President Reagan, apparently still hoping to find an alternative to the multi-silo, land-based system for the MX millile, was told today by two leading Republican congressional defense experts that that is exactly the system they favor.
Senate Armed Services Committee Chairman John G. Tower (R-Tex.) and Rep. William L. Dickinson (R-Ala.), the ranking Republican on the House Armed Services Committee, spent more than 90 minutes over lunch with the president.
Afterward they told reporters that they oppose basing the MX in aircraft or scrapping it in favor of a so-called "common missile" that could be used by both the Navy and the Air Force.
Tower appeared to pronounce the airborne MX dead. He said he doesn't think "very much serious consideration" is being given to basing the MX abroad a new fleet of transport planes.
The Reagan administration, with Defense Secretary Caspar W. Weinberger playing the leading role, has been seeking a deployment for the MX other than the Carter administration's proposal for moving the missiles among a large number of silos dug in Nevada and Utah.
Reagan invited the two legislators here because they have an understanding of "the political reality" as well as the technical problems surrounding the MX, Dickinson said.
"We were invited. We didn't ask to be seen," he said, although earlier White House deputy press secretary Larry Speakes had said the meeting flowed from a request by the legislators.
It seemed clear that the political realities Tower and Dickinson presented in Reagan's penthouse suite at the Century Plaza Hotel gave the president no comfort.
Reagan opposes digging the roads and silos for a deceptive basing system on environmental and political grounds. The president's closet Senate adviser, Paul Laxalt of Nevada, is firmly against it, as is the Utah-based Mormon church.
The president said during his election campaign that he was unenthusiastic about a plan that would chew up so much of the land in those two states. However, despite his reasons for opposing the land-based plan, he has been unable to find another method of basing the system that wins support from the Air Force or key defense leaders on Capitol Hill.
Reagan, who talked with reporters very briefly before meeting with Tower and Dickinson, said only: "We've made no decisions. That's why we're having the meetings. Really, I'm not snowing you."
The president was asked why his administration's deliberations on the MX were falling behind schedule. "These things take time," he replied.
Presidential counselor Edwin Meese III interjected that the administration has not fallen behind schedule. Meese has promised a decision within four weeks.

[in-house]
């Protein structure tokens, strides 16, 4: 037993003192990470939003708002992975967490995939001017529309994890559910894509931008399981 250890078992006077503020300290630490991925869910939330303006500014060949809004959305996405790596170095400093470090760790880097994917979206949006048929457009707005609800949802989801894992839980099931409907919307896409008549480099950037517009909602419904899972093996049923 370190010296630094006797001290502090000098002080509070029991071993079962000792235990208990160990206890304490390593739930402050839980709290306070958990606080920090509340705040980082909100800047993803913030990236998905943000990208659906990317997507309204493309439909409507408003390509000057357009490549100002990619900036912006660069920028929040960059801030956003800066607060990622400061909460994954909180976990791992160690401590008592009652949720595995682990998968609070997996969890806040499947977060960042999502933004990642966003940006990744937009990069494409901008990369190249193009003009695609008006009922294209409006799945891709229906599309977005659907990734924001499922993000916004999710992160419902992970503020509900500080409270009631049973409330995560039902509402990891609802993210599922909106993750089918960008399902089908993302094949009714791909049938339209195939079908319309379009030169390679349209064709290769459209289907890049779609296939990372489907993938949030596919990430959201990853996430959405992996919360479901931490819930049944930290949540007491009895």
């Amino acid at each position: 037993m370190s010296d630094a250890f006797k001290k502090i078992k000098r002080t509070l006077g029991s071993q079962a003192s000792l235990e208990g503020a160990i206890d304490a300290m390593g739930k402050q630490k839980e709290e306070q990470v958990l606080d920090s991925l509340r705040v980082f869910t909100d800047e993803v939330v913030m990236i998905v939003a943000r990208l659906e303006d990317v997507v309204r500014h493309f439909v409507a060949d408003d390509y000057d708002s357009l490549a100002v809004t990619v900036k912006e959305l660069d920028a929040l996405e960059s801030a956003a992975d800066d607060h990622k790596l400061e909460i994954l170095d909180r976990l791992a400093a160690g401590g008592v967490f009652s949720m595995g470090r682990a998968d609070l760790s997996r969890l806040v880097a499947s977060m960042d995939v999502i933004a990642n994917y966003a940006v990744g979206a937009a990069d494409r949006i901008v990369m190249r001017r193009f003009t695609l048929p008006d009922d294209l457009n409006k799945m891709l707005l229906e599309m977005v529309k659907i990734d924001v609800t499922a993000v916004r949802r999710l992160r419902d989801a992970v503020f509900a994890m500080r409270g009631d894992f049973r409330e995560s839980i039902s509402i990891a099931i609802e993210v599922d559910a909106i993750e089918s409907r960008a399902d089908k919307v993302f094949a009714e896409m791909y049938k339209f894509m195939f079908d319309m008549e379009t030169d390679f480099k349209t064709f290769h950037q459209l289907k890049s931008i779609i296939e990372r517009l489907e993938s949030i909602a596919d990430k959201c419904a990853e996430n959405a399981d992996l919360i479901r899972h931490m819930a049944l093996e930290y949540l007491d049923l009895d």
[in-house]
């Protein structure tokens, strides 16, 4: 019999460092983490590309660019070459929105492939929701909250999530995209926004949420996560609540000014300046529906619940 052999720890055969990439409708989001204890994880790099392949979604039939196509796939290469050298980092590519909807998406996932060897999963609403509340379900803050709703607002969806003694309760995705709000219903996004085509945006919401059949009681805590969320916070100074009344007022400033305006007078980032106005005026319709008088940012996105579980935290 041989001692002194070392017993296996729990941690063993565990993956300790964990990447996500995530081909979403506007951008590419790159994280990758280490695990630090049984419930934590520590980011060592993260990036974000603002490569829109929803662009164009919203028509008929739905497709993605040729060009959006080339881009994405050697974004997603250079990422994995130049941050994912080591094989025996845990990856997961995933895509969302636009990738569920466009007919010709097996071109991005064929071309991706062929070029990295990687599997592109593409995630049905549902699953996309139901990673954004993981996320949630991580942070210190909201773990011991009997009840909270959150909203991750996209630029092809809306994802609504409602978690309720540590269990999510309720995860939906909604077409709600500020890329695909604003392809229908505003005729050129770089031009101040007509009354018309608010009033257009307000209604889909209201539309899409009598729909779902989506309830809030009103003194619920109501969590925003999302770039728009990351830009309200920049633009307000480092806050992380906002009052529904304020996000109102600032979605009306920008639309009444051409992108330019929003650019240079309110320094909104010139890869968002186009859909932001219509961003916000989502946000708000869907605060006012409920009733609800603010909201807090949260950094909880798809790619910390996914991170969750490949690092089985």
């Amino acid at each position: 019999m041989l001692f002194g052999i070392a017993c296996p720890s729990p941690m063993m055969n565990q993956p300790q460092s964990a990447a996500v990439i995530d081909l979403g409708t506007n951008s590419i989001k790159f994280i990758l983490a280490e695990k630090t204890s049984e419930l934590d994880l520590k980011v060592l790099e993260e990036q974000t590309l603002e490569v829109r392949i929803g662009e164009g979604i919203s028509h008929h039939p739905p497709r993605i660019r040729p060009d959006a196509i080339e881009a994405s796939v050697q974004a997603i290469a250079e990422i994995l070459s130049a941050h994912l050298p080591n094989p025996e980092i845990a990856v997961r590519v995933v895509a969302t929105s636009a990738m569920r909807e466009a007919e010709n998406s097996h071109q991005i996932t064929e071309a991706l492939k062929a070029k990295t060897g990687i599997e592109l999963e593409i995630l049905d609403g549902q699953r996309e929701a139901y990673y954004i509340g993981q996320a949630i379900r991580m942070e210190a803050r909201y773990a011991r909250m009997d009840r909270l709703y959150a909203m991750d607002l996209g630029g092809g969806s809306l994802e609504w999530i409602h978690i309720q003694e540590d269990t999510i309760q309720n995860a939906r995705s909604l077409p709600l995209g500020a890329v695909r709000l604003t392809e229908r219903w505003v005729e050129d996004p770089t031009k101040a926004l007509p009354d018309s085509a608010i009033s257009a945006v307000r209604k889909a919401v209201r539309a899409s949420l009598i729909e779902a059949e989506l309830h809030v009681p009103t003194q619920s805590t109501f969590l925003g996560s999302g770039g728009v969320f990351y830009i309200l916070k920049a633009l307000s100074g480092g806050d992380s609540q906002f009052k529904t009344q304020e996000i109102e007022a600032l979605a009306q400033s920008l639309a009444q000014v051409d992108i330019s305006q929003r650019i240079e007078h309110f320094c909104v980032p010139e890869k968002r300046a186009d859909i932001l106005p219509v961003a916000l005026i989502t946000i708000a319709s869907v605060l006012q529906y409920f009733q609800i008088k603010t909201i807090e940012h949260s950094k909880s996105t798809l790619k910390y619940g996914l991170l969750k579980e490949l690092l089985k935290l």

After the meeting, Dickinson said the president had not indicated what he is going to do.
Asked where a land-based, deceptive MX could be placed if not in Utah and Nevada, Tower and Dickinson said they were not recommending sites, but only telling Reagan that the huge missiles should be on land in order to preserve a triad of strategic nuclear weapons: missiles on nuclear submarines, bombs in B52s, and the land-based missiles.
"I believe in the preservation of the land-based leg of the triad," Tower said. To explain his opposition to a common missile, he cited sacrifices of range and payload that would be required to produce missiles small enough to be used on submarines as well as on land.
Dickinson said $3 billion has been spent on the MX already, money that would be wasted if the missiles are scrapped now. Abandoning the MX also would cost the administration time in its effort to close what it says is an existing "window of vulnerability" during which the Soviet Union has a military advantage over the United States.
Tower and Dickinson were even blunter in their rejection of the aircraft-based plan, which Weinberger had been reported until recently to favor. The plan is strongly opposed by the Air Force.
Dickinson said such a plan would not win congressoinal approval and would be an inadequate deterent.
"We looked at various strategic options and discussed them at some depth," Tower said of today's meeting. Asked when the administration stands, Tower replied: "I don't think you could say the administration is coming around to any specific view now. I think the president is very carefully examaining the options."